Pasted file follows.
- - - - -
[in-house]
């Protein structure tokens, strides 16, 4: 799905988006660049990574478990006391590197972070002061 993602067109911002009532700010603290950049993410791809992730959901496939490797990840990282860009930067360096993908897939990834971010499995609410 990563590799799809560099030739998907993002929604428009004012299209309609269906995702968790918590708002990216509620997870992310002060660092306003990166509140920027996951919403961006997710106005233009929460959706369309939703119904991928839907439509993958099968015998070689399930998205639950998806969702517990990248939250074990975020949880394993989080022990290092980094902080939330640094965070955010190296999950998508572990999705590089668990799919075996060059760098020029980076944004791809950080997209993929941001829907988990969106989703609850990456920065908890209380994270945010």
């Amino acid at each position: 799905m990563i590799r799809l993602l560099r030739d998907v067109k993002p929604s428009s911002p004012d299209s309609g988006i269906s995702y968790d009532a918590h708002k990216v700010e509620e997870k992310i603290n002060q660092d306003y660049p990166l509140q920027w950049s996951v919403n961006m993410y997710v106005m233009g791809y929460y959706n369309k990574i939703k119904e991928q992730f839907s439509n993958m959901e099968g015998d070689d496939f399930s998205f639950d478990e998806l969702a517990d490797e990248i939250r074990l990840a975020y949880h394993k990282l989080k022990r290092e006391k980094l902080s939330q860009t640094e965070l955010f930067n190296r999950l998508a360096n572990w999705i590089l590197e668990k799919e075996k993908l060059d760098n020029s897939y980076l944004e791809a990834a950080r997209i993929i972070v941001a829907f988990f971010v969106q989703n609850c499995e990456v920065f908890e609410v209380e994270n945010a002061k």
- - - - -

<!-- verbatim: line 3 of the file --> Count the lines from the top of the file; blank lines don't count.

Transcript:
């Amino acid at each position: 799905m990563i590799r799809l993602l560099r030739d998907v067109k993002p929604s428009s911002p004012d299209s309609g988006i269906s995702y968790d009532a918590h708002k990216v700010e509620e997870k992310i603290n002060q660092d306003y660049p990166l509140q920027w950049s996951v919403n961006m993410y997710v106005m233009g791809y929460y959706n369309k990574i939703k119904e991928q992730f839907s439509n993958m959901e099968g015998d070689d496939f399930s998205f639950d478990e998806l969702a517990d490797e990248i939250r074990l990840a975020y949880h394993k990282l989080k022990r290092e006391k980094l902080s939330q860009t640094e965070l955010f930067n190296r999950l998508a360096n572990w999705i590089l590197e668990k799919e075996k993908l060059d760098n020029s897939y980076l944004e791809a990834a950080r997209i993929i972070v941001a829907f988990f971010v969106q989703n609850c499995e990456v920065f908890e609410v209380e994270n945010a002061k």